I have met many Christians who seem to think that to be a Christian is to escape from our humanity into some ridiculous form of super spirituality. They seem to have visions of God everyday of the week and twice on Sundays. They long to escape into the Netherworld of heaven where they will live disconnected from this earth. But that’s not Christianity! It is a form of Gnosticism. It is a form of escape.
Salvation involves becoming fully human. It also means that we above all people should be truly connected to this world and concerned about the redemption of all creation. When God wanted to demonstrate the fullness of salvation he sent his son to earth as a human being to demonstrate what it really meant to be a human being made in the image and likeness of God. Jesus was a true human being because he lived out his humanity without sin, in obedience to his Father.
While Jesus was not one of those super-spiritual people we all dislike, neither was he a wauzer. He was accused of being a glutton and a drunkard, because he ate and drank with tax collectors and sinners. He knew how to party and at the wedding in Canaan when he turned water into wine. Jesus lived life to the full he was truly human.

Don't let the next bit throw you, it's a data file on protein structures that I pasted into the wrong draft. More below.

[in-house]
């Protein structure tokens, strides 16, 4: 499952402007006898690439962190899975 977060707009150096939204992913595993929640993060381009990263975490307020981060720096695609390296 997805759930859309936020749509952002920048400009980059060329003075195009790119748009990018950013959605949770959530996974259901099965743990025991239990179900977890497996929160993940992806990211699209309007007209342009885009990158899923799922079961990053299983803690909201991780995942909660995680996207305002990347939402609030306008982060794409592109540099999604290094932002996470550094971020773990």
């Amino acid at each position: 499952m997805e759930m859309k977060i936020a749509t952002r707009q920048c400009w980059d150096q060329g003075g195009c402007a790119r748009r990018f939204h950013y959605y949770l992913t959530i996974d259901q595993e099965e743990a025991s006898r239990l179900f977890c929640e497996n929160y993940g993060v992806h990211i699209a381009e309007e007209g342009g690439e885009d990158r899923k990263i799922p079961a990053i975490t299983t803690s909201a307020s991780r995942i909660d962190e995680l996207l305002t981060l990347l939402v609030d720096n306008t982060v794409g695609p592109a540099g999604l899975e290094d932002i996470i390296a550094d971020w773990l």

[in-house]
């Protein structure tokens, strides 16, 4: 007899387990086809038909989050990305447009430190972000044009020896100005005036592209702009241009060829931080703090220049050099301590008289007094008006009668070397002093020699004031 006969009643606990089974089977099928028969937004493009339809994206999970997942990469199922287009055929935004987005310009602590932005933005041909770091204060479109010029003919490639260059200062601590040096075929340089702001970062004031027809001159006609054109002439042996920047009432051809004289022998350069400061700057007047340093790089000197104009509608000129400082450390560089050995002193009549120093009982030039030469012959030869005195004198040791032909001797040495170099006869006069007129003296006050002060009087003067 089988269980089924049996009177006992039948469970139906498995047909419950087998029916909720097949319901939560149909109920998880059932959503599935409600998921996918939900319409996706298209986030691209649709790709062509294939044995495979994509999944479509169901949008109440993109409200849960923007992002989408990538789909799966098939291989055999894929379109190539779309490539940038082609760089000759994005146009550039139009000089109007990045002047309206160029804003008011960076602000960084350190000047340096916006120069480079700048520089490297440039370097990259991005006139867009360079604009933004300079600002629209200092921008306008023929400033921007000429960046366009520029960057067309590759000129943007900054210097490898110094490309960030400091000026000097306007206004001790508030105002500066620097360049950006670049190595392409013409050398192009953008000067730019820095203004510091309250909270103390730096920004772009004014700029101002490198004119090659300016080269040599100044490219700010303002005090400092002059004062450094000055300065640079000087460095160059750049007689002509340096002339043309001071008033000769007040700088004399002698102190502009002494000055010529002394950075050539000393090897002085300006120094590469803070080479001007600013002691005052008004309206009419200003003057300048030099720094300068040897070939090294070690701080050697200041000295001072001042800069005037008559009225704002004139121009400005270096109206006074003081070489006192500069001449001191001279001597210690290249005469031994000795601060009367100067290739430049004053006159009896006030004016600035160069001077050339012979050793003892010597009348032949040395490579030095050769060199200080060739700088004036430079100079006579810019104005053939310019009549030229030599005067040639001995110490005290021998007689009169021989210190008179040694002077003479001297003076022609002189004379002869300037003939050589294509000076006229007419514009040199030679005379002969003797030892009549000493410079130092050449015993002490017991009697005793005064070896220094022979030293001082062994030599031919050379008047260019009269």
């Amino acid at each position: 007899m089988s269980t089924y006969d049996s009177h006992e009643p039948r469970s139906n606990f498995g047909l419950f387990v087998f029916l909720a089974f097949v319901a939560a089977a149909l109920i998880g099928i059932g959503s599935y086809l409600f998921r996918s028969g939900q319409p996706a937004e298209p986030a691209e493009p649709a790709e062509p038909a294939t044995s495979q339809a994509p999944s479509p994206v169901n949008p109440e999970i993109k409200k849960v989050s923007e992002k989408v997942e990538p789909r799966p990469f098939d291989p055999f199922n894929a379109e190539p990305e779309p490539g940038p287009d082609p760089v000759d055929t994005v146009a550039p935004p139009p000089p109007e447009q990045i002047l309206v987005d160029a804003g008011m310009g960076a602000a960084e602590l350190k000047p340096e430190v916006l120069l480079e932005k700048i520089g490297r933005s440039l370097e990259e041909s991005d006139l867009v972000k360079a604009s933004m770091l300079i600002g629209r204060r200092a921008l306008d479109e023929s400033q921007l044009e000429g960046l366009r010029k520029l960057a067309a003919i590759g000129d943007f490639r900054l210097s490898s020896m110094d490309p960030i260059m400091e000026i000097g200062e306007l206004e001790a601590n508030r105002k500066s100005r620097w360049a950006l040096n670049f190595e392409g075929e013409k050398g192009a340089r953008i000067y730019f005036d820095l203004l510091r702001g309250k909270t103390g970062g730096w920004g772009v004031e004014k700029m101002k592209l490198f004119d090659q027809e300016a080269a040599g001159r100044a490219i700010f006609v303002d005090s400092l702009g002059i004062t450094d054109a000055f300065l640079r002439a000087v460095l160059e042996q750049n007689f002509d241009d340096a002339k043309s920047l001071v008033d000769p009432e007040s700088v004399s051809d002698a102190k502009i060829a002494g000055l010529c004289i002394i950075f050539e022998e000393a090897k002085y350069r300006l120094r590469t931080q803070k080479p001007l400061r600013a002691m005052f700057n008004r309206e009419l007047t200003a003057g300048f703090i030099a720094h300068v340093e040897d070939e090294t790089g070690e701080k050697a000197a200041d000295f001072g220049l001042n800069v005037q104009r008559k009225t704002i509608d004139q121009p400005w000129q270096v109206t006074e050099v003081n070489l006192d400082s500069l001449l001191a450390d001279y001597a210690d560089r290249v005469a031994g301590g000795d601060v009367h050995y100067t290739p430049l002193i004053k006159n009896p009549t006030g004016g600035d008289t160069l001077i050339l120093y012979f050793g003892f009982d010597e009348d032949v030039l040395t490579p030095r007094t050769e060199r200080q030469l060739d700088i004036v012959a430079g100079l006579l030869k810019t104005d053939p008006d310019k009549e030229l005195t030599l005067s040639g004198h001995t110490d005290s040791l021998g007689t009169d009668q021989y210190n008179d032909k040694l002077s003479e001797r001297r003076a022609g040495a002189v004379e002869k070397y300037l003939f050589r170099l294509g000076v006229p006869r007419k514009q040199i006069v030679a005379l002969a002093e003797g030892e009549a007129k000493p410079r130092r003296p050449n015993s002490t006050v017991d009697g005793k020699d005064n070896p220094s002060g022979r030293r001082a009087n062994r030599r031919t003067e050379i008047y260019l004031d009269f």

As I said before we don’t sin because we are human. We sin because we are not human enough. Salvation, then means becoming fully human as Jesus was fully human. It involves the restoration of the image of God among those who have but a shadow of that image in their lives because of the destructiveness of sin. It means that individually and corporately that when that image is restored, we become a society that is fully human and a truly human society. While this will only be a partial reality in this world, it will be the full and final reality when Jesus comes and his kingdom is fully consummated in the New Heaven and the New Earth. Therefore let’s seek to live our lives as those who are fully human as a sign of the coming kingdom of God in Jesus Christ.